Augusto Monterroso: From Culture Clash to Real Encounter
KU Leuven (University of Leuven)
The expression encuentros y desencuentros is quite common in Spanish, and it is equally well known that it has found its way into criticism (1). Throughout his works Guatemalan author Augusto Monterroso offers an enriching view of this complex dichotomy of failed and successful encounters, both on an individual and social or cultural level (2). To start with, “Encuentros y desencuentros” appears as a title for a fragment in his diary, La letra e (Fragmentos de un diario). In this text, Monterroso talks about his unexpected meetings (perhaps a more accurate translation for “desencuentro”), or run-ins with another author, Francisco Cervantes (3). Monterroso and Cervantes promise each other to exchange books, then forget, and then try to apologize (La letra 74). It is a text about how uncomfortable people feel when communicating in daily life, even under normal circumstances. What strikes the most is Monterroso’s fascination for the randomness of these encounters. Those “fortuitous meetings” that happen by chance are well known in literature, as in Rayuela by Cortázar, who identifies them as a Brownian movement (346). In Monterroso we find many of these inexplicable moments that are difficult to pin down because of the lack of an internal logic; but the coincidental character is exactly what gives them a magical twist. The unpredictability of meeting other people, especially writers, can be related to a strong symbol omnipresent in Monterroso’s work, the fly. The random encounters, like the flight of the fly, seem chaotic at first glance, but are likely to hide an order. Chaos and order, movement and immobility are central in his work. The fragment “Primeros encuentros” (La letra 138) relates how the first time Monterroso met the writer Alfredo Bryce Echenique was everything but a success; they became close friends only later, after other meetings. Another example can be found in “Christmas. New Year’s. Whatever”, from Perpetual Motion. In this text, Monterroso gives his interpretation of these fortuitous meetings:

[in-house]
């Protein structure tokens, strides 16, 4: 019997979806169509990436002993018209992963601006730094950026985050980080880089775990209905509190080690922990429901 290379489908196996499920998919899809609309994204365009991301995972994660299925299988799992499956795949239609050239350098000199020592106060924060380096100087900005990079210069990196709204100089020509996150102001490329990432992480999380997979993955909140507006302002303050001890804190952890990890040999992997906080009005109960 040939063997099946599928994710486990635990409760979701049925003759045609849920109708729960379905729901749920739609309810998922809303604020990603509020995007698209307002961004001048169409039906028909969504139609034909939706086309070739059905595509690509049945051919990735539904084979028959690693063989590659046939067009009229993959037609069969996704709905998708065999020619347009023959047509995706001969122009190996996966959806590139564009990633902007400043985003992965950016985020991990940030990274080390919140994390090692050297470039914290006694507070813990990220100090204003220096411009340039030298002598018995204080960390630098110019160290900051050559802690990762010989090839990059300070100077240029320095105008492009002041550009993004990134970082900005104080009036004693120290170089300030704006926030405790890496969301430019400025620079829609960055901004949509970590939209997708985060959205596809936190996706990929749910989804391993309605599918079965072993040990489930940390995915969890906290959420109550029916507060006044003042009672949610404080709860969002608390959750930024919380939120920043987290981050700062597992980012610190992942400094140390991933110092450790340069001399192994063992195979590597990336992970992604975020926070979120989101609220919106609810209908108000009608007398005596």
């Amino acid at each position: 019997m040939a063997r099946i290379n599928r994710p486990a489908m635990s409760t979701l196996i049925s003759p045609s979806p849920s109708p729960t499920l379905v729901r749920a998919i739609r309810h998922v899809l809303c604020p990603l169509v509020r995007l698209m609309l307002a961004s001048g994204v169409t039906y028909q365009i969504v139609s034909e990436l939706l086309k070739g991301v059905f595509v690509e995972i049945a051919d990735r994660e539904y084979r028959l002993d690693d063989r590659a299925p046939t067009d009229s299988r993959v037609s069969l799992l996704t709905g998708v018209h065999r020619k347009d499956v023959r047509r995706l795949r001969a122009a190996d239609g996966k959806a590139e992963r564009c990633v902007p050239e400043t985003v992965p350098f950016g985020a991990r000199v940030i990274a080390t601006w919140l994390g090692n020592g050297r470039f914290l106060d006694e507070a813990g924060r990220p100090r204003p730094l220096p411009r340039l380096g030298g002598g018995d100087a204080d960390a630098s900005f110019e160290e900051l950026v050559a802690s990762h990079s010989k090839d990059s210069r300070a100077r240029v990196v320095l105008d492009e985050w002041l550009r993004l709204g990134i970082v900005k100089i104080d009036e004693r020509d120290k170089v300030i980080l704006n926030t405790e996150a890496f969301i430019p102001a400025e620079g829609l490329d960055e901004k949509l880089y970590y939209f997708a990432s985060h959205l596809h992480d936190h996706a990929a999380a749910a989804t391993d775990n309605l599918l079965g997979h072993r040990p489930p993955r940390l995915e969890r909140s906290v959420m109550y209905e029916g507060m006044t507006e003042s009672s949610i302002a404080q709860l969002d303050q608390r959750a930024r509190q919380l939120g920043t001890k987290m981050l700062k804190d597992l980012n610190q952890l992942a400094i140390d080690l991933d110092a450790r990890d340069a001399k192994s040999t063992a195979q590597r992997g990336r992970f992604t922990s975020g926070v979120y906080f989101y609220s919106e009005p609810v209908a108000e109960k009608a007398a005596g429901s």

The cards and gifts you send and receive year after year or that we send and receive with a somewhat foolish feeling that overwhelms you or us but which slowly, because of an interweaving of memories and forgetfulness, you or we stop sending or receiving, […], like those bourgeois drivers who, just because they are who they are, […] only once in their lives, meet up with you at a red light and you exchange foolish knowing glances with them for a moment […]. (Complete Works 142).
The text refers to the absurdity of human life or the lack of sense in our encounters with other people. At the same time, Monterroso observes with irony the way people behave in these encounters which have no meaning at all. For him these encounters form part of the world of magic, a “theme much richer than the theme of the chance or mere coincidences” (La letra 33; my translation). The magic is best revealed in his encounters with other writers’ lives and works. Cortázar is, again, a good example. When Monterroso stayed in Paris in 1984, as he describes it in his diary, a strange coincidence made him stay in the apartment where Cortázar once lived. Cortázar had died recently and Monterroso went to visit his tomb in Montparnasse. Back in the apartment he writes down the strangeness of the situation: “I remember … Cortázar, here, in this apartment (4 rue Martel, C., 4°. right), where he lived in and where I’m living now due to coincidences worthy of his imagination and where I’m writing these sentences” (La letra 200; my translation).